Sector Eight by Michael Atamanov
Sector Eight is a fantastic example of the emerging genre called LitRPG, where everything takes place partly or entirely within a virtual reality, massive multiplayer video game.
Publisher’s Description: A strange body that refuses to obey you; a weird game you can’t quit until your contract expires; a world teeming with powerful and very real enemies. The game in which your reputation and faction relationship are the only things that matter.
These are the conditions of the agreement Ruslan signs without reading. The only thing he remembers is that he’s been contracted to command a space fleet in a brand new game he knows nothing about. Objective: to survive for six months. After having made some inevitable newb mistakes, Ruslan has to rethink his strategy, dropping traditional gaming conventions. But what will it cost him? What new trials and tribulations await him that even the game designers have failed to anticipate?
Possible spoilers beyond this point.
Sector Eight, by Michael Atamanov, falls into the genre of LitRPG—the same genre as my previously reviewed book, A Virtual Dream by Brent Roth. LitRPG is a growing genre that takes place partly or entirely within a virtual reality, massive multiplayer video game. I will be doing a series of reviews from this young genre as the summer progresses, and have decided to come out of the gate swinging with this second entry. For a genre so new that its rules are still being written, author Michael Atamanov breaks them without ruining the experience. Arguably, side-stepping the expected enhances it here.
Breaking away from Fantasy, which is the most common setting for this genre, our main character exists in our current or near-future world. For a character like this to share their story with us from inside a video game is a step too far for some people to stay engaged. Those of us who do, however, follow the gaming cultural references with a hunger. In LitRPG, the characters spend time leveling up, learning skills, increasing their various attributes and completing quests; interacting with NPCs (Non-Player Characters), other players, and player-killers alike. In Sector Eight, while main character, Ruslan, does indeed interact with players and NPCs, there is no leveling. There are no referenced attributes or statistics, and the concept of quests is vague.
What it does do, which unexpectedly brings about a fresh experience, is utilize a Faction system that displays how others in the game view a character, and leaves everything else up to the player’s imagination and knowledge of gaming. It is, in a sense, very political. Players are able to raise or lower their view of others, affecting reputations on both a personal and galactic level. This plays a very large role in how events unfurl as the story progresses, and how NPCs react and relate to Ruslan.
The Good: I expected the break from tradition due to reading a few reviews prior to my purchase and so I knew that while Sector Eight is firmly rooted in LitRPG as a genre, it wouldn’t be sating my craving for “leveling up” the way some of the entries in my upcoming reviews do. Having embraced this, I dove in and was taken on a fantastic ride, and left wondering if the universe of Perimeter Defense – the name of the game Ruslan hops into his virtual reality capsule to play – is really a game at all? Ruslan starts out the novel leading a battle over voice-chat for a large number of players in a game that is obviously heavily inspired by Eve Online before being presented with the opportunity to jump into Perimeter Defense. It was a fun tie-in of familiarity for modern gamers, to lead into something we’re only just beginning to explore with the new Oculus Rift and Gear VR virtual reality systems hitting the market in 2016.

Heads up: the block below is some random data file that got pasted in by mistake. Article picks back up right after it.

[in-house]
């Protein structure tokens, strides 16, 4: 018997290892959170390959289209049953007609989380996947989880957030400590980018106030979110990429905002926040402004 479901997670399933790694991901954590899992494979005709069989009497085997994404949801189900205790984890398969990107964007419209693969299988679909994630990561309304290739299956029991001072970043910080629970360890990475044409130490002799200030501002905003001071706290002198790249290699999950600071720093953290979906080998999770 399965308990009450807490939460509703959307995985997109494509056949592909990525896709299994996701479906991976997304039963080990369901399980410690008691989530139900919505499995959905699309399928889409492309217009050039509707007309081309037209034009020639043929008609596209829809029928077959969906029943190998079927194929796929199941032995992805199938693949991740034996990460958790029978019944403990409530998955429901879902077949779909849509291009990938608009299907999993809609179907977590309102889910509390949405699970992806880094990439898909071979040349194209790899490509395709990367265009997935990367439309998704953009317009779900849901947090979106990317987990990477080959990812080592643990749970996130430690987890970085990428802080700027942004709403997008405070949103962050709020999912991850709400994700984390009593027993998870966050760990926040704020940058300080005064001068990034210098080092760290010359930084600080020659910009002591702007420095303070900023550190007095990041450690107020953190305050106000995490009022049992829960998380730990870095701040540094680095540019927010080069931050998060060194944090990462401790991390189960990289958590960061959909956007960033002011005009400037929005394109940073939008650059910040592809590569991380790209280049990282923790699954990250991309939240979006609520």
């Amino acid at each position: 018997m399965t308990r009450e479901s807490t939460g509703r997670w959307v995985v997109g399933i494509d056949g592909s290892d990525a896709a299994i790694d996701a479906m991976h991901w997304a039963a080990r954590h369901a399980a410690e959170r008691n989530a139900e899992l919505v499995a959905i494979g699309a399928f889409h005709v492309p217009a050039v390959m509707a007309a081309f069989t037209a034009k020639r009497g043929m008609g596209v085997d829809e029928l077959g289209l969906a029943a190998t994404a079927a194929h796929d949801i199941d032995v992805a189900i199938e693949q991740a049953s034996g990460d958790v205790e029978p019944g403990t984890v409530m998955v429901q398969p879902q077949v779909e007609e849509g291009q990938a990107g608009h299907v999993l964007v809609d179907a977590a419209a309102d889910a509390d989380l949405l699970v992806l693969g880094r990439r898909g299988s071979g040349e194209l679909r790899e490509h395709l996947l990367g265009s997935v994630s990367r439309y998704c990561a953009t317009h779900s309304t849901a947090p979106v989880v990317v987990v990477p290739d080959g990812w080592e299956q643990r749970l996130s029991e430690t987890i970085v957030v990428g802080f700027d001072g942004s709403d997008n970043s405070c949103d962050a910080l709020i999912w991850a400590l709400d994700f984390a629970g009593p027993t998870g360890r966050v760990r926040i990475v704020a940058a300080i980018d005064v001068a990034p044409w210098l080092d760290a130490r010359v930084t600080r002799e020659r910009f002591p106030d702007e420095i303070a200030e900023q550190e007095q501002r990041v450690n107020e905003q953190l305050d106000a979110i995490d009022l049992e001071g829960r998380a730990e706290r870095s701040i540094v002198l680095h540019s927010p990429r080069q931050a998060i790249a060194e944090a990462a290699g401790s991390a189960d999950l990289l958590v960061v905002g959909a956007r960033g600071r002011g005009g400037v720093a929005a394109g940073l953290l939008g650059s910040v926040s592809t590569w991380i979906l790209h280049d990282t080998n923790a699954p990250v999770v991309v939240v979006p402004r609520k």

The characters introduced in Book 1 have the potential to be strong as they’re fleshed out through the next entry (yes, there is a Perimeter Defense #2) – both individuals that Ruslan is pretty sure are other players, and NPCs he encounters. He’s never quite sure though, as talking about life outside of Perimeter Defense is grounds for an immediate ban. The dialog is acceptable, and the translation from the author’s native Russian is well done overall (a note on this in the next section). This is worth noting, as Russia is a leading force in the LitRPG world and not all of the entries in the genre are well translated.
The Bad: While the translation from Russian to English is well done, I may not be as bothered by oddities in language as some. I feel it important to point out that while every word is accurately translated, they don’t necessarily always make sense culturally. I’ve noticed from other Russian translated LitRPG novels that beginning sentences with “Well” or “So,” is very common, but not in the same way Americans use them – rather it seems they start the sentences that way simply to have something with which to initiate the statement. This type of cultural difference (and there are a few more) can be jarring at first, but I’ve consumed enough Russian translations at this point that I take it in stride, well aware that the main character is Russian but speaking English for our benefit. If it nags at you, try giving the characters Russian accents in your mind.
The Conclusion: I wholeheartedly recommend this book. It may also serve well as a gateway from other speculative fiction and science fiction (particularly for fans of the Space Opera style, focusing more on action and drama than accurate scientific representation) into the LitRPG field. Atamanov has created in Ruslan (and his in-game alter ego) a character I want to know more about – and thankfully, there is a second entry in the series I will be reviewing later! The story was a good deal of fun and if Perimeter Defense, the game, is ever published here, sign me up.
If you like this book…
I also recommend checking out this Goodreads List of 116 LitRPG Novels.